To me, it seemed an odd place to keep them. Prayers are meant to be kept in a Bible on the parlor shelf, or stuffed away in a church, gathering dust with the rest of the relics. At the very least, they’re supposed to be kept somewhere that’s just a little reverent. Somewhere solemn and quiet, like a graveyard or a room you don’t visit every day.
But my grandmother keeps them with her knitting, and sometimes they get tangled up in her yarn.
She knits in her sitting room, in her rocking chair beside the fire. It’s bright and sunny, with a rag rug on the wood floor and flowers on the windowsill. I come to sit with her sometimes when my mother is working and the house is empty. She’ll send me after fresh daisies from the field outside and a pitcher of well water for the two of us, and I’ll lie on the floor and color while she talks to me and to God.
I don’t think the preacher would like the way she prays much. He uses fancy words when he prays, thees and thous, and he always spreads his hands out wide as if he’s trying to push the prayers right into heaven.
When she prays, I have to glance up to make sure God isn’t sitting right there next to her. Some days, I don’t think she’s praying at all. At least, not the sort of praying that I know. She talks to Him the way she talks to just about anybody. She tells Him about my new haircut, or the families who’ve been coming to live with us from the cities, or about mama’s new job in the factory. If I don’t look up every now and then, I’ll forget that He isn’t sitting in the rocking chair across from her and maybe whittling or something.
She’s knitting socks today. The sky is gray, and it’s snowing hard enough that I should have started for home an hour ago. But she used up a whole tea ration for just the two of us, and I’d rather not wait in a cold house until six o’clock. So I watch the fire crackling and the cardinal pecking at the snow outside the window and listen to her talking to God about the snow in Russia and the man who’s going to be wearing the socks she’s making. Her prayers get caught up in her needles, and by the time she’s finished the gray wool is just a little silver too.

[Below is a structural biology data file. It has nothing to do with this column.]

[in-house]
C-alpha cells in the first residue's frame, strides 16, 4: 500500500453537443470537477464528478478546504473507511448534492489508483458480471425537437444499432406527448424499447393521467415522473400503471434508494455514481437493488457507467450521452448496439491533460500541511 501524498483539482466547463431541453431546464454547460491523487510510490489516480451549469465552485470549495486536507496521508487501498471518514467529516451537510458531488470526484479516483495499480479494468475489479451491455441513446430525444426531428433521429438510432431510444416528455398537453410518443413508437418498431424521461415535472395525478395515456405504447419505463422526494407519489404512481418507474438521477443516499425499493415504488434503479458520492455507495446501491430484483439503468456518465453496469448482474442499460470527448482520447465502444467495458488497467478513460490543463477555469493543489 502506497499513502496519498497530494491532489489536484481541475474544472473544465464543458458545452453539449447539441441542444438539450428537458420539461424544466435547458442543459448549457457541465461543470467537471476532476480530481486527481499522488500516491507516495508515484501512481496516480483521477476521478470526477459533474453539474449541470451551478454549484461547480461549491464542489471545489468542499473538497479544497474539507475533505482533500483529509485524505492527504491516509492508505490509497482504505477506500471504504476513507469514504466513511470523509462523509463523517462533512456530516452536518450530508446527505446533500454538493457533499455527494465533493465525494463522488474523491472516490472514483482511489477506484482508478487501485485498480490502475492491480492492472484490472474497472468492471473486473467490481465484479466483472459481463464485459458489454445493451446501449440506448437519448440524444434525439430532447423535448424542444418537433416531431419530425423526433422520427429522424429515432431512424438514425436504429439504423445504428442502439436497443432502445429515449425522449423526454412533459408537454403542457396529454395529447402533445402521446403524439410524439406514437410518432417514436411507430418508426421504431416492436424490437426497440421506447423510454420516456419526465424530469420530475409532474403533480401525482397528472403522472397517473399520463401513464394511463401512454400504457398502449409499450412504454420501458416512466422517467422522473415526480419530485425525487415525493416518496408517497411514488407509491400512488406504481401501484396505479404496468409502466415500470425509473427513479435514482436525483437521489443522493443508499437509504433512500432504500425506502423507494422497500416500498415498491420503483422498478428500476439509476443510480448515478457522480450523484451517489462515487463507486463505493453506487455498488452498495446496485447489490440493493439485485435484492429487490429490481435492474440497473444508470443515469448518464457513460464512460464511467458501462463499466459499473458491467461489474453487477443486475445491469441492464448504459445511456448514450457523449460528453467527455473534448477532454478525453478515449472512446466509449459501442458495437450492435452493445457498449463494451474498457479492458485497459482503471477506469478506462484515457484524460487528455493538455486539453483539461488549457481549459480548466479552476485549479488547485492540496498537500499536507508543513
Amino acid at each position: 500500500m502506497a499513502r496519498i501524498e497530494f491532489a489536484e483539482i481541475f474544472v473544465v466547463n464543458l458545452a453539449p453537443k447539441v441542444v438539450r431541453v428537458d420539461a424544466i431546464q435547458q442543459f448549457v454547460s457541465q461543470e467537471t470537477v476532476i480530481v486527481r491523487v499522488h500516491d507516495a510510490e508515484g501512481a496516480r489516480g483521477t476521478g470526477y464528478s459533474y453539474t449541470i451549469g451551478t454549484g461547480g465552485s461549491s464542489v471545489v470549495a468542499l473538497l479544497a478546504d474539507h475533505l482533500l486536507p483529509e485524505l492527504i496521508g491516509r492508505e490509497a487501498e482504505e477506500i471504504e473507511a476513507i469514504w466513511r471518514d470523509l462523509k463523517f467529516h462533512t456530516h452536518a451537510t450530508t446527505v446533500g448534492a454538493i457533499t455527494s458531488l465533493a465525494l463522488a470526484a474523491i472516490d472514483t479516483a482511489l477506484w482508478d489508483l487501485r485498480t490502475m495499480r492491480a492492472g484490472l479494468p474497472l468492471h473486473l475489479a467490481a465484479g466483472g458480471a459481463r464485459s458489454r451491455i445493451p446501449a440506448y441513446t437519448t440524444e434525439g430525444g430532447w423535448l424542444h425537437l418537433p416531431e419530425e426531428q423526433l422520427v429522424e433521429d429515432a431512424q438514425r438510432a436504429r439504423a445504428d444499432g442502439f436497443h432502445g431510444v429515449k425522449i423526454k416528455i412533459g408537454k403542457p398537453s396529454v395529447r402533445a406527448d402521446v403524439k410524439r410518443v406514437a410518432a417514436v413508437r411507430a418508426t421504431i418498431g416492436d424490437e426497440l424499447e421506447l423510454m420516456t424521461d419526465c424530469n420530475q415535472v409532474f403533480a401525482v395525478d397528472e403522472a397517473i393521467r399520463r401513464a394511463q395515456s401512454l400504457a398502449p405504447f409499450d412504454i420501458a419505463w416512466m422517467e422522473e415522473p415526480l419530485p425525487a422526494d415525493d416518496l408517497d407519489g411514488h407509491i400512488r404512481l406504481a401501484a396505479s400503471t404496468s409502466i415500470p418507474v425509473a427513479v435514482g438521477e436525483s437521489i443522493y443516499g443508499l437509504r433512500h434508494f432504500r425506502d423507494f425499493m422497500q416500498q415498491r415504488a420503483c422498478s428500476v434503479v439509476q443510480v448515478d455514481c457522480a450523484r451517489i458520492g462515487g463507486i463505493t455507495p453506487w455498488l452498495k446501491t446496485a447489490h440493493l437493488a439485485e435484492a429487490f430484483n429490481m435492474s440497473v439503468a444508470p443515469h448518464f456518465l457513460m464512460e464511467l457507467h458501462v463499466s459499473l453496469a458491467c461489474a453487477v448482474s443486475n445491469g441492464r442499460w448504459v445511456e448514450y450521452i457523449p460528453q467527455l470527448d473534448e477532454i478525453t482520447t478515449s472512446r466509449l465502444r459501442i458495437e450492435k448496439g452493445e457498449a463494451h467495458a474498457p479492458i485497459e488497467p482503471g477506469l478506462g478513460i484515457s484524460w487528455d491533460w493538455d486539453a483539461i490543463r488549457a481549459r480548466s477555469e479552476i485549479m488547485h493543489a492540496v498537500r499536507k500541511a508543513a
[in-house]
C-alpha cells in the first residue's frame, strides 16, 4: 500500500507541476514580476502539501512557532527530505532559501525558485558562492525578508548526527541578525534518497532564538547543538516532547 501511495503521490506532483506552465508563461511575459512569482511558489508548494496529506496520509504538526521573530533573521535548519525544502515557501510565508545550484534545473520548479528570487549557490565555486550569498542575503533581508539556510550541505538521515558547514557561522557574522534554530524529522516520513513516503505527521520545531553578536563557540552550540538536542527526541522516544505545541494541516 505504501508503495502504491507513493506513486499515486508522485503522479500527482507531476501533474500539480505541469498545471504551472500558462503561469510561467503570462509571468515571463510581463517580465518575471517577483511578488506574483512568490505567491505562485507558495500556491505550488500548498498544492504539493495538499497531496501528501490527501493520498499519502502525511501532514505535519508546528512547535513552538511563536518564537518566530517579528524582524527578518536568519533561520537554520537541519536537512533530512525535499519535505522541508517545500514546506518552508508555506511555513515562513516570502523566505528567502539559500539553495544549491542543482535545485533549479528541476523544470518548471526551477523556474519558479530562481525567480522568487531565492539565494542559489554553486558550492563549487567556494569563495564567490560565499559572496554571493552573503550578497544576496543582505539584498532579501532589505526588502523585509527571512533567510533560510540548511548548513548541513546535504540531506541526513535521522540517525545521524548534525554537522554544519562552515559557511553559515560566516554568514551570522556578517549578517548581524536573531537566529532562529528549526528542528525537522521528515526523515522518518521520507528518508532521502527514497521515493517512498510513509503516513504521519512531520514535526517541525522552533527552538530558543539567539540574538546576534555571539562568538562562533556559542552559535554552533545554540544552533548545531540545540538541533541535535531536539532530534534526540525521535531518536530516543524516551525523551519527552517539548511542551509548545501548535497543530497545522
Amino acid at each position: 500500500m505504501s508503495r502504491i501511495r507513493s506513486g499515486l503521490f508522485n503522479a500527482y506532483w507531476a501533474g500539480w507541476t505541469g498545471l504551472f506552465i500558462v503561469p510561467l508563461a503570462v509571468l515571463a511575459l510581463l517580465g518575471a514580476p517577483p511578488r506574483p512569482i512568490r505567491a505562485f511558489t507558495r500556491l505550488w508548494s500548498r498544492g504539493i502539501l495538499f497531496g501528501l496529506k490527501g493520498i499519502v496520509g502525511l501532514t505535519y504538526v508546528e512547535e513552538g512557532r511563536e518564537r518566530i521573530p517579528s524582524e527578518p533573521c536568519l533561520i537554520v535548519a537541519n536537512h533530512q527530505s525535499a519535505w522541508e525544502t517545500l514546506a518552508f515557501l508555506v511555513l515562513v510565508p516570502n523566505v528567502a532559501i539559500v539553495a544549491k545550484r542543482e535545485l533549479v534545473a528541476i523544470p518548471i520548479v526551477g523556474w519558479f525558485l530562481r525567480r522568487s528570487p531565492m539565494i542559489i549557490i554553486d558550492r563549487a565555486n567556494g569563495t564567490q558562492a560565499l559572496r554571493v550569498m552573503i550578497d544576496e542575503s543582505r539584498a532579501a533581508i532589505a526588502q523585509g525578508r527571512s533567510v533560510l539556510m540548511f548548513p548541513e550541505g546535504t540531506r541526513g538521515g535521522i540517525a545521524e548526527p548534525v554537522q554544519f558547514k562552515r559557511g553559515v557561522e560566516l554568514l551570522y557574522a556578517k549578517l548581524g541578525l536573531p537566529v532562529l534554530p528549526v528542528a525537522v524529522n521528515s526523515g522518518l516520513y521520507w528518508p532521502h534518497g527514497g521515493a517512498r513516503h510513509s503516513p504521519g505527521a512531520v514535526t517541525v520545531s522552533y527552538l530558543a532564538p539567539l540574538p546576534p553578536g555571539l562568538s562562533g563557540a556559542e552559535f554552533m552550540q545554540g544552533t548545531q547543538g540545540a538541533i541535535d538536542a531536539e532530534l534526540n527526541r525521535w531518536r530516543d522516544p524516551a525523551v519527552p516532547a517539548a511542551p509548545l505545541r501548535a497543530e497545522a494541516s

I’ve lost count of how many socks she’s sent out. She keeps them in a basket, and when she’s got ten or twelve pairs she sends them off. We never find out what happens to them, or to the prayers she’s knitted in with the wool, but she always tells me that God keeps track of those things.
I hope he does. I haven’t heard that knitted prayers keep a man’s feet warm, but I’d bet they’re good for something.
This morning, I woke up to find that my bank account was maxed out.
Not the best news to find out on a Monday morning, especially when every penny I’ve made in the last several months has gone toward absolute essentials. Bills. Groceries. That’s about it.
This is humiliating for me to admit, honestly. I’m the kind of person who likes to be on top of things. I like my bills to be paid a week in advance. When I go out to dinner or coffee with someone, I like to pay. When I get support letters from friends on the mission field about this need or that one, I like to be able to respond immediately with a check.
But, the reality is that I’m an author.
And right now, I don’t get paid.
For almost anything.
I’ve been a full-time author for about seven years. I’ve written eight books in that time, amounting to more than a million words in drafts, blog posts, and other various projects. Two of my books are published and available on Amazon. One—a biography I was commissioned for—is in the final stages of revision. Four others are in varying stages of revision and editing.
One is, at this very moment, in the hands of an actual real-life publisher, being reviewed for possible publication.
None of these books, as of yet, are ready to translate into anything resembling income.
Seven years is a long time. It’s a long time to work on a project without a great amount of hope or encouragement. It’s a long time to make no money and to support hundreds of hours work with several other jobs.
If I look at the last seven years from the perspective of retirement, bank accounts, and income, I have utterly failed.
Seven years down the drain. Time to pull the plug, because this idea was obviously a dud from the beginning.
Except it hasn’t been.
It hasn’t been, because of the girl who messaged me to say that something I wrote made her feel that a part of herself was beautiful, rather than strange or weird.